Now we tackle the second question. Is the reproduction of copyrighted material for personal purposes punishable by law? I beg to differ to the suggested answer. I am of the opinion that the second question and the corresponding answer do not reflect the true purpose of the law. The reproduction of copyrighted materials for personal purposes should be punishable by law.

As what I have learned under our new law, the transfer or reproduction of a legally acquired copyrighted material to another device is punishable by law. For example, when we purchase a song from itunes using an ipad the subsequent transfer of such song to a laptop, computer or another device violates the law.

In relation thereto, it would conform to the law that the reproduction of such copies with the intention to profit with the said copies by selling them would infringe the rights of the copyright owner. When we legally acquire a copyrighted material, we only have the right to enjoy and use such copyrighted material on the basis of number of copies we possess. Meaning if we have one copy of a cd, our rights to such copy extends to only to that copy. The right to reproduce such copies belongs to the copyright owner.

The third question illustrates a situation wherein we acquire a file through an infringing activity. I agree with the answer that no liability attaches to the person who possesses the file. The liability attaches only when the person benefitting has knowledge of the infringement and control over the person committing the infringement.

Although there is a question whether the person who has possession of such file legally acquired it, the same should not be in violation of the law. As when a person purchase a certain music file from a person who violated the law, the person who purchased the music file should not be liable. He is an innocent purchaser and the law should pursue not the purchaser but the one who infringed the rights of the copyright owner. The liability should only attach when he knows that the file came from an infringing activity and he has control over the person responsible for such infringement.

The law provides that infringement occurs when one: (1) directly commits an infringement; (2) benefits from an infringing activity of another person who commits an infringement if the person benefiting has been given notice of the infringing activity and has the right and ability to control the activities of the other person; and (3) with knowledge on infringing activity, induces, causes or materially contributes to the infringing conduct of another.[xv]

The law is clear in determining the liability of a person when it comes to infringement. If he directly commits it, has been notified and has control over the person infringing the rights, and when he has taken part to such infringing conduct then such liability would attach. But the mere possession of a music file with not render the person liable.

The fourth question is about the decompilation of our gadgets. Jailbreaking and rooting is not illegal. I agree with the given answer that the act of jailbreaking or rooting our gadgets do not violate the law. The act of jailbreaking and rooting affects only the limitations imposed by the vendor.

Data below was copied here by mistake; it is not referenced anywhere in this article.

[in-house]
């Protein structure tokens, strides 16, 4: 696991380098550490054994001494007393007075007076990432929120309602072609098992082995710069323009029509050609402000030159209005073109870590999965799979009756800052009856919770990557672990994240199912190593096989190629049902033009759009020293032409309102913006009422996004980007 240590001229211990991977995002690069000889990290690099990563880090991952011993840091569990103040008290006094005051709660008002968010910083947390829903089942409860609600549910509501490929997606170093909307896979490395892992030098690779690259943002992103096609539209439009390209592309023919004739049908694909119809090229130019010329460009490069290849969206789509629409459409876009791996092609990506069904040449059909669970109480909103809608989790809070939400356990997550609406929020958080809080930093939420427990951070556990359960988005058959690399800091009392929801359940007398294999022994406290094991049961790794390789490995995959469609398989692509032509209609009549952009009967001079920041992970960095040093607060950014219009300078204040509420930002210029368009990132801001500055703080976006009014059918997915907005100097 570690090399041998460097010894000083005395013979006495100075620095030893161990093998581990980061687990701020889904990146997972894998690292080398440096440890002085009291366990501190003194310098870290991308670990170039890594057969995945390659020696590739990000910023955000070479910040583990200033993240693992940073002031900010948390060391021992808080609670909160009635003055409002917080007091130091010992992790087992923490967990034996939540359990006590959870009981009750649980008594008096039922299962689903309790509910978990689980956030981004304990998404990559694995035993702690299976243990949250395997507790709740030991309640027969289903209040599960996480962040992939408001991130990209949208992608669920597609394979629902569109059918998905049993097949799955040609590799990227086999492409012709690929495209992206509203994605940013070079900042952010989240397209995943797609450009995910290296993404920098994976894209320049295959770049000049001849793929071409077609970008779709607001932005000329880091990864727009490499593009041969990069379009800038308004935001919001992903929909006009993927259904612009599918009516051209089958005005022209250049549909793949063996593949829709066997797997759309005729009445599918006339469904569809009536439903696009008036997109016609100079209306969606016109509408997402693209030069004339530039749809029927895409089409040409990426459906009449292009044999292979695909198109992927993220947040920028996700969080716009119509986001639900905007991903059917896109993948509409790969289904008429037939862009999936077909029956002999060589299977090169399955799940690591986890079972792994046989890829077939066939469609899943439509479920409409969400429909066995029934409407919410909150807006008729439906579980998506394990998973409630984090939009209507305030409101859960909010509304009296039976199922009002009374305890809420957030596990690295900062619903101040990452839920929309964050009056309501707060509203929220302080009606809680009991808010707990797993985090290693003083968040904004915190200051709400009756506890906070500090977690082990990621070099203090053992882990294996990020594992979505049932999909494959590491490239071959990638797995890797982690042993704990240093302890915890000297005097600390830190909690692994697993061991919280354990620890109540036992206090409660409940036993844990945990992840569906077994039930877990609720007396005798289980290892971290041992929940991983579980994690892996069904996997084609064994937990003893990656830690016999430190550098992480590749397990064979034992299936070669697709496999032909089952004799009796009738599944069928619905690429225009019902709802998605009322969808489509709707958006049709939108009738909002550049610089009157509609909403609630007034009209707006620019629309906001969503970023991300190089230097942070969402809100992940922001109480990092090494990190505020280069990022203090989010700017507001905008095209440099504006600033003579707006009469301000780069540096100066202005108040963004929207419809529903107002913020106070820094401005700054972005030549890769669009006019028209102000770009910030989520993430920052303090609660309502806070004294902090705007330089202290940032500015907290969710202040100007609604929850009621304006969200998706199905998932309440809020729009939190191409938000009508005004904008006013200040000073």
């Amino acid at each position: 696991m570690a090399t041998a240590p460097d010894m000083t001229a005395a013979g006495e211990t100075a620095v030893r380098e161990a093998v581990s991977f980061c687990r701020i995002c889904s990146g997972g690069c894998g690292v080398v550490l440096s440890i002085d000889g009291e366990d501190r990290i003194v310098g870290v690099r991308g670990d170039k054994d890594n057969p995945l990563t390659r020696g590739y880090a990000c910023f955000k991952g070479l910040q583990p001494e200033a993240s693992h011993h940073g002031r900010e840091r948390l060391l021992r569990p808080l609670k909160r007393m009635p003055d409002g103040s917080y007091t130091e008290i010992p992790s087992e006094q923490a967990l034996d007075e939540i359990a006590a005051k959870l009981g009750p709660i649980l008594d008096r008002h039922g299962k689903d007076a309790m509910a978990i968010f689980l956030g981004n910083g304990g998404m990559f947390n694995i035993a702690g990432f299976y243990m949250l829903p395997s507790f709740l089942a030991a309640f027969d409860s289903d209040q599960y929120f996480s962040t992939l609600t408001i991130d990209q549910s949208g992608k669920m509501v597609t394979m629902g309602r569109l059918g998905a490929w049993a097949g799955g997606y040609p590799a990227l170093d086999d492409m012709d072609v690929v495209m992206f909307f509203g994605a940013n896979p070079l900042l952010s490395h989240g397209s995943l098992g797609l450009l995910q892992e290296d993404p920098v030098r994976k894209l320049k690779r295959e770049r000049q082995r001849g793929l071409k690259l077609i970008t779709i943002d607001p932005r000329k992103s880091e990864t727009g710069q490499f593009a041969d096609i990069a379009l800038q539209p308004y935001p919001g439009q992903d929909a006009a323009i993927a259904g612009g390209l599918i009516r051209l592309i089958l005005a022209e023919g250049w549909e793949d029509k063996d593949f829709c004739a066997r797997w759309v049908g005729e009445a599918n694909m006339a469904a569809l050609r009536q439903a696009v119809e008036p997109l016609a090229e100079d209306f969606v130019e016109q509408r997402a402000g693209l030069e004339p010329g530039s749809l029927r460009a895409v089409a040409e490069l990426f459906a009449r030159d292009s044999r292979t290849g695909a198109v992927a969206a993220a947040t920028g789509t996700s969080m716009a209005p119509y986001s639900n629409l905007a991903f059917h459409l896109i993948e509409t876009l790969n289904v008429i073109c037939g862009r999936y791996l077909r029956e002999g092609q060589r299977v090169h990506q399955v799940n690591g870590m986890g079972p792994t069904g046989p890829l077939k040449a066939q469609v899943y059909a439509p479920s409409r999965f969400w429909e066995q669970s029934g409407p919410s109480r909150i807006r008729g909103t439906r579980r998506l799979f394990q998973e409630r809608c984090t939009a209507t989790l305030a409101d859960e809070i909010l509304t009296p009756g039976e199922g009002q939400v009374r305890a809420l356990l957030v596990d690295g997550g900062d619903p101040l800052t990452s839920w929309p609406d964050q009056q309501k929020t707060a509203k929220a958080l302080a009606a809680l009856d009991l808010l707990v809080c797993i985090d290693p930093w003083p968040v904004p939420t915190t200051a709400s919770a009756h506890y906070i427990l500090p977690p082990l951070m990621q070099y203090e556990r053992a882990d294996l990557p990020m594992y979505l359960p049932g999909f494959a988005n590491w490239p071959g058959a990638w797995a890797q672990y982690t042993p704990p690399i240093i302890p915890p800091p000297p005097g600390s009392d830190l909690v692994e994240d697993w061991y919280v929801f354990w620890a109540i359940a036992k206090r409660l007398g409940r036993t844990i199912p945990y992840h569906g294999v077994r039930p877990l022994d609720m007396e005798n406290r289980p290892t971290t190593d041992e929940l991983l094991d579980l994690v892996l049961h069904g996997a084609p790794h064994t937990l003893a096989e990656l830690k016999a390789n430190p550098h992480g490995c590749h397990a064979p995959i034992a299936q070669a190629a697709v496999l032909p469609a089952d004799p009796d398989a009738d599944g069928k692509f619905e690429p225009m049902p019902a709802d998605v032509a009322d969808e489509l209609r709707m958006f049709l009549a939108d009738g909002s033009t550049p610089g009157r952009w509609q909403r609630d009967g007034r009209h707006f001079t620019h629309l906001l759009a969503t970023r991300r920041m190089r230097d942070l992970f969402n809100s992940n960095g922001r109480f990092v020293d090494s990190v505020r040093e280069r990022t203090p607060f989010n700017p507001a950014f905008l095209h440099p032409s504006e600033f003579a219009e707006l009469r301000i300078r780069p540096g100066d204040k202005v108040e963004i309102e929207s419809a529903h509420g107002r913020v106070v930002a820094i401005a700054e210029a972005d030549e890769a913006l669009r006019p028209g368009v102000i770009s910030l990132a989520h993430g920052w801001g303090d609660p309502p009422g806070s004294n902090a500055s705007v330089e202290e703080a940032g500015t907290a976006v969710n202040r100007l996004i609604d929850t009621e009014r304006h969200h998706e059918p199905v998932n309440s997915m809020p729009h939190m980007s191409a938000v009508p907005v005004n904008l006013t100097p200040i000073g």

In lieu thereto, the act of jailbreaking or rooting attaches with it the consequence of voiding the warranty of our gadgets. Most people tend to disregard the consequences of jailbreaking or rooting their gadgets. Some say that the benefits they will have when their gadgets are decompiled provides better use of their devices and they will only worry about such consequences when time comes that they need to fix them.

The act of downloading pirated materials or committing infringement with a jailbroken phone increases the penalty and damages on the person guilty of infringement. For me this is just and right. As said above the act of jailbreaking or rooting our gadgets will not violate the law. It is too much for a person to decompile the limitations imposed by the vendor then using such gadget to download pirated or commit infringement.

As for the fifth question, due process and rights against infringement are present. The answer provides that mall owners are not automatically penalized. The mall owner is liable for any infringement that the tenants may commit. The mall owner shall be only liable when has knowledge of such infringement, the ability to control the activities of the infringing person and the mall owner has benefitted from such infringement. The mall owner has the right to due process as to give notice first to the tenant and the ample time to act upon that knowledge.

Business practice usually includes in the contract of lease that the lessor may terminate the contract when the lessee engages in conduct that is in violation of the law or in violation of the contract. Some also include that the lessor is not liable for any illegal activity as long as the lessor did not participate to the illegal activity. There are many ways wherein the mall owner may escape liability in case the lessee pursues an act in violation of the law. In connection, the answer provided gives the mall owner the right to notify his tenant and is given time to act to such activity in addition to other means that the mall owner may pursue.